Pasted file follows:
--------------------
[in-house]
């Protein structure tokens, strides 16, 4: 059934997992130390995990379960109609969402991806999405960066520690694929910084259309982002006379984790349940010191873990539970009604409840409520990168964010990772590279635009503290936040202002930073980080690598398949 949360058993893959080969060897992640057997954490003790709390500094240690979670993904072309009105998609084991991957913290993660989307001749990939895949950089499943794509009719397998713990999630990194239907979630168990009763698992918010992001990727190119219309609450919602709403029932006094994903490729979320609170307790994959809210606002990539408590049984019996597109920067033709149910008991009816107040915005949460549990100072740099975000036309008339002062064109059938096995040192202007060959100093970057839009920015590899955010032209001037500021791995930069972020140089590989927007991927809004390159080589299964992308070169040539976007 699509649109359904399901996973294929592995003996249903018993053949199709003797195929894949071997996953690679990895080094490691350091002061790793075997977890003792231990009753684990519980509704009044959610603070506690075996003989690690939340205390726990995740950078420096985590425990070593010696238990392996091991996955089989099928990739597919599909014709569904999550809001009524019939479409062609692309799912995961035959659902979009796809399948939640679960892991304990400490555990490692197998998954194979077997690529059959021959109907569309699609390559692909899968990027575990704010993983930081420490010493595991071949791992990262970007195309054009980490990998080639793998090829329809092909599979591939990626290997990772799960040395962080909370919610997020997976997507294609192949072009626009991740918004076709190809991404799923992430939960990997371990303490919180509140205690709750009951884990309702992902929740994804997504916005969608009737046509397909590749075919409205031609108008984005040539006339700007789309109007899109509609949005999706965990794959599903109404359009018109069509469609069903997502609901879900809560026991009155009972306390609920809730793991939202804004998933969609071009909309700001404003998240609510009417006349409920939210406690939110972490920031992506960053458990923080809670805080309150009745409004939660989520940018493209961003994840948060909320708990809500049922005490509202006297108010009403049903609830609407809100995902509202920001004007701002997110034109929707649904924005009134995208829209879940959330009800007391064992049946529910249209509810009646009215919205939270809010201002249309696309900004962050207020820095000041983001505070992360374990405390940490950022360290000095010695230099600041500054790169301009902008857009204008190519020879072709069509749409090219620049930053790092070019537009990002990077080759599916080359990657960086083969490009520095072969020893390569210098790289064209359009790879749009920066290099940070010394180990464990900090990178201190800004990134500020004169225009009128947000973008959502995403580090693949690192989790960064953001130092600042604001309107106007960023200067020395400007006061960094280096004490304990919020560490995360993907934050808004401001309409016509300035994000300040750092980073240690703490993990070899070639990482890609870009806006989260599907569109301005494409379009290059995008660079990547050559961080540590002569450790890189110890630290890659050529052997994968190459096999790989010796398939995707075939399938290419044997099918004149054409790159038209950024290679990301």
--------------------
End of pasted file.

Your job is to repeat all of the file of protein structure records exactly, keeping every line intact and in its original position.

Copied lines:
[in-house]
């Protein structure tokens, strides 16, 4: 059934997992130390995990379960109609969402991806999405960066520690694929910084259309982002006379984790349940010191873990539970009604409840409520990168964010990772590279635009503290936040202002930073980080690598398949 949360058993893959080969060897992640057997954490003790709390500094240690979670993904072309009105998609084991991957913290993660989307001749990939895949950089499943794509009719397998713990999630990194239907979630168990009763698992918010992001990727190119219309609450919602709403029932006094994903490729979320609170307790994959809210606002990539408590049984019996597109920067033709149910008991009816107040915005949460549990100072740099975000036309008339002062064109059938096995040192202007060959100093970057839009920015590899955010032209001037500021791995930069972020140089590989927007991927809004390159080589299964992308070169040539976007 699509649109359904399901996973294929592995003996249903018993053949199709003797195929894949071997996953690679990895080094490691350091002061790793075997977890003792231990009753684990519980509704009044959610603070506690075996003989690690939340205390726990995740950078420096985590425990070593010696238990392996091991996955089989099928990739597919599909014709569904999550809001009524019939479409062609692309799912995961035959659902979009796809399948939640679960892991304990400490555990490692197998998954194979077997690529059959021959109907569309699609390559692909899968990027575990704010993983930081420490010493595991071949791992990262970007195309054009980490990998080639793998090829329809092909599979591939990626290997990772799960040395962080909370919610997020997976997507294609192949072009626009991740918004076709190809991404799923992430939960990997371990303490919180509140205690709750009951884990309702992902929740994804997504916005969608009737046509397909590749075919409205031609108008984005040539006339700007789309109007899109509609949005999706965990794959599903109404359009018109069509469609069903997502609901879900809560026991009155009972306390609920809730793991939202804004998933969609071009909309700001404003998240609510009417006349409920939210406690939110972490920031992506960053458990923080809670805080309150009745409004939660989520940018493209961003994840948060909320708990809500049922005490509202006297108010009403049903609830609407809100995902509202920001004007701002997110034109929707649904924005009134995208829209879940959330009800007391064992049946529910249209509810009646009215919205939270809010201002249309696309900004962050207020820095000041983001505070992360374990405390940490950022360290000095010695230099600041500054790169301009902008857009204008190519020879072709069509749409090219620049930053790092070019537009990002990077080759599916080359990657960086083969490009520095072969020893390569210098790289064209359009790879749009920066290099940070010394180990464990900090990178201190800004990134500020004169225009009128947000973008959502995403580090693949690192989790960064953001130092600042604001309107106007960023200067020395400007006061960094280096004490304990919020560490995360993907934050808004401001309409016509300035994000300040750092980073240690703490993990070899070639990482890609870009806006989260599907569109301005494409379009290059995008660079990547050559961080540590002569450790890189110890630290890659050529052997994968190459096999790989010796398939995707075939399938290419044997099918004149054409790159038209950024290679990301």